U.S.Domestic Policy Issues from SOTU 2015Jan 27, 2015
When compared to economic recoveries in other nation-states in the world, there is much to be optimistic about when looking at the U.S. recovery. After 7 years of economic despair, and more importantly financial disorder, the Obama Administration is seizing the opportunity to take credit for an economic policy that is seeing green shoots. Without question, Mr. Obama has shouldered the weight of the U.S. led global recession that began in fall of 2008. From the start of his Presidency, he was handed a portfolio that would have weakened the knees of any man or woman in the White House. So, the opportunity to stand before the American public and tout the role of his policies at a time when the recovery is expanding, he owned the recovery. Of course his words left the podium with a bit of swagger.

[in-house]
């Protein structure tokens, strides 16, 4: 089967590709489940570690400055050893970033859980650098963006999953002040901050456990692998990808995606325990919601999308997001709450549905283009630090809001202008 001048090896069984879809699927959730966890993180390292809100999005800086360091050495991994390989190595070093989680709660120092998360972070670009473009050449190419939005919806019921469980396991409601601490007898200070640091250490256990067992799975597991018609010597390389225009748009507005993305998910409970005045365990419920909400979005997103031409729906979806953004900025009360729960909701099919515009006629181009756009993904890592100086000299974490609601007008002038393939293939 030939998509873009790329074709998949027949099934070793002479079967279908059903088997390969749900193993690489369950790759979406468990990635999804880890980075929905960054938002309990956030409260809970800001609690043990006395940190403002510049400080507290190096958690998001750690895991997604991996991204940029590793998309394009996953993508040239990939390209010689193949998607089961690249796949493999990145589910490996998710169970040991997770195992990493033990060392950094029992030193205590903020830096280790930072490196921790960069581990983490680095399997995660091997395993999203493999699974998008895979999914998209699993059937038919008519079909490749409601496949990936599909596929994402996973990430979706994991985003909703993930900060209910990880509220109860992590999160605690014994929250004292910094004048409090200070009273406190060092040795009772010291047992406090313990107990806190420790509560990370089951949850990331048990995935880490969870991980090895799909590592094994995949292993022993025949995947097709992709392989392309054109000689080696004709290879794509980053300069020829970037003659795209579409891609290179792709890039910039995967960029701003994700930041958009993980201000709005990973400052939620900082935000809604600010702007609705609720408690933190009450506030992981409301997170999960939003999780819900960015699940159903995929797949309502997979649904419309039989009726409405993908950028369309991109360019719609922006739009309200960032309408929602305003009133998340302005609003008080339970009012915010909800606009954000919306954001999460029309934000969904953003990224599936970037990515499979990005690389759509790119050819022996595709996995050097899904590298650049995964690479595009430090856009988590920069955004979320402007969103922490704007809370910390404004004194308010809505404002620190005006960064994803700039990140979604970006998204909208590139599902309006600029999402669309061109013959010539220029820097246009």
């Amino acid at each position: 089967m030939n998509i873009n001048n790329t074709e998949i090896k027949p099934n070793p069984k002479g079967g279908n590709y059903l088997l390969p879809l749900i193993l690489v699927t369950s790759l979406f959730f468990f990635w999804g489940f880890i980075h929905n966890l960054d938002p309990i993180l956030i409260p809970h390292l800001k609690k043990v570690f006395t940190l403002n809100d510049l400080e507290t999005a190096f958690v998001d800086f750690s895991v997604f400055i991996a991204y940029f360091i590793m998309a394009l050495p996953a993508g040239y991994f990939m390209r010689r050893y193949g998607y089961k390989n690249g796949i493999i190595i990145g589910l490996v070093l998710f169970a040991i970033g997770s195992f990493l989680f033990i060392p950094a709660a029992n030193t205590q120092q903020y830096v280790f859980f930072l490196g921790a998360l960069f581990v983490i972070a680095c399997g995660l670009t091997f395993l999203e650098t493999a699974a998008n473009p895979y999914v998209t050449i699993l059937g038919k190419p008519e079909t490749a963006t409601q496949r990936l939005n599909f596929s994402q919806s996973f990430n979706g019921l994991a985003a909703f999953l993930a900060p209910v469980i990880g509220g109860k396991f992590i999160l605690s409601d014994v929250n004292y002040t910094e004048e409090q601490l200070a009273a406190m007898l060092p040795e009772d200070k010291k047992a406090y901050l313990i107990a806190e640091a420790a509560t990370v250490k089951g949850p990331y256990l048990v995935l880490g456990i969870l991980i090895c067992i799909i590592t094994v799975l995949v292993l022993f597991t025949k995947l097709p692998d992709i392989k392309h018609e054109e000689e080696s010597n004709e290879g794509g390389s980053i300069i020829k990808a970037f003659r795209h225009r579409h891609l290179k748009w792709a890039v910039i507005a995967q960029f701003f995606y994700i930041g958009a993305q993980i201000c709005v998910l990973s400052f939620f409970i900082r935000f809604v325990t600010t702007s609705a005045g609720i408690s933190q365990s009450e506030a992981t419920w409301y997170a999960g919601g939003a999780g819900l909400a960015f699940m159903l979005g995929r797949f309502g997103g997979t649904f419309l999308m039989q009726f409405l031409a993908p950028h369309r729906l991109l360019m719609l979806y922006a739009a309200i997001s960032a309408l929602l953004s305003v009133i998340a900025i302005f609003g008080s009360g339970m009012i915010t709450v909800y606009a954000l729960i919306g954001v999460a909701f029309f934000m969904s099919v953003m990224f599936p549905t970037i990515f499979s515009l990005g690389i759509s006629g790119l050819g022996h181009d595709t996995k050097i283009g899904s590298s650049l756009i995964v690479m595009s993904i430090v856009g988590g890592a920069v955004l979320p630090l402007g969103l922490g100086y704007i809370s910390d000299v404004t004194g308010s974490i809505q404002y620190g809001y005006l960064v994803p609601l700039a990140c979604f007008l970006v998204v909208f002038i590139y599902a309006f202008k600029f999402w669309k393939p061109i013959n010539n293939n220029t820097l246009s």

And it is the strengthening economy that opened the door for Mr. Obama to introduce his slate of domestic policies. It is true that the current unemployment rate is low, presently hovering between 5% and 6% depending on which of the 50 states one considers. But many left the workforce altogether or have settled in to permanent part-time status. Graduate from universities are entering the work force in lower numbers and adults in the 20’s have accepted that a return to home may be the only financially viable choice when burdened by the heavy weight of college debt. The numbers for the seasonally adjusted data are yet to be scored for 2015. So, it must be stated that employment insecurity remains for far too many in the country. The President was understandably optimistic but there is more work to be done in terms of the job market and hiring in 2015. He used the phrase “middle-class economics” as his frame for new tax proposals. His tax plan includes a $500.00 tax credit for married couples who each hold a job and increasing the top child care credit to $3000.00. Spokespersons for the administration have linked the tax credit to the costs of commuting, child-care, and making it more affordable for each household earner to remain employed while raising a family. These modifications in the tax system rightly so address the needs of the middle class, but in a GOP majority Congress, are not likely to make it through the legislative gauntlet. And the proposal for a nearly $320 billion in new revenue as a result of raising the capital gains and dividends rates, which the wealthy have benefited from sounds reasonable, and “American”. But once again, in an environment where Representatives are beholden to fund-raising, where those who contribute to re-election campaigns will be affected by a hike in their taxes from 25%-28%, again, this will be an unlikely solution to the growing economic inequality in the U.S. Elected officials are interested in job security themselves and while there is a minority of Republican and Democratic representatives who would be willing to vote on a bill that would alter the tax rate for the wealthiest Americans along with the largest financial institutions, there is little chance that such a bill would pass. It is unfortunate that any serious talk in Washington about real tax reform, even introducing a flat tax, is not feasible. Why? Because it would require a more equal distribution of what each party is willing to put on the table in order to achieve something that will rebalance the tax code. Good suggestions, Mr. President. But you are going to be stopped in your tracks with the “Peter and Paul” metaphor. You will win supporters for your tax ideas, but they will never get beyond the hopper. Within the context of “middle class economics", the President spoke about paid sick leave, maternity leave, and pay equality. These issues impact female voters and he is sure to get a positive response from women. But in a political climate where some consider a form of "pure capitalism" as the solution for what ails the U.S., he is sure to get push back. At a time when the economic recovery is viable, still fragile but gaining traction, the business community will be unlikely to support such ideas. In some sectors of American culture capitalism on steroids is viewed as the only answer to both the social and economic woes that have plagued the U.S. And while “middle class economics" makes sense at the social level, until Congress can come to terms with the budget compromises that must be achieved, elected Representatives will provide little leadership for the business community. The promise of profits will drown out consideration for policies that could improve the lives of female workers. It is doubtful that Mr. Obama will be able to work with the Legislative branch to wring out any of his ideas. And he will be limited in what he is able to accomplish in the next 2 years by simply going it alone. There are those wins he has gained through his use of Executive authority, but there are also real limits to what the Executive branch can do. More doubtful that Congressional members will show a willingness to tackle tough issues which could trim their re-election coffers. The President also introduced to the nation his idea to address education inequality; free education at all community colleges. Again, an important issue plaguing the future of the country. Education inequality and college debt are impacting the younger generation's employment choices as well as their decisions about career opportunities. The United States must stay abreast of current technologies and realities that accompany the dynamic global economy. The U.S. economy is dependent on a highly trained and disciplined workforce as competition for jobs means that only the best will be able to secure the salaries that further the American dream and the lifestyle that typifies that dream.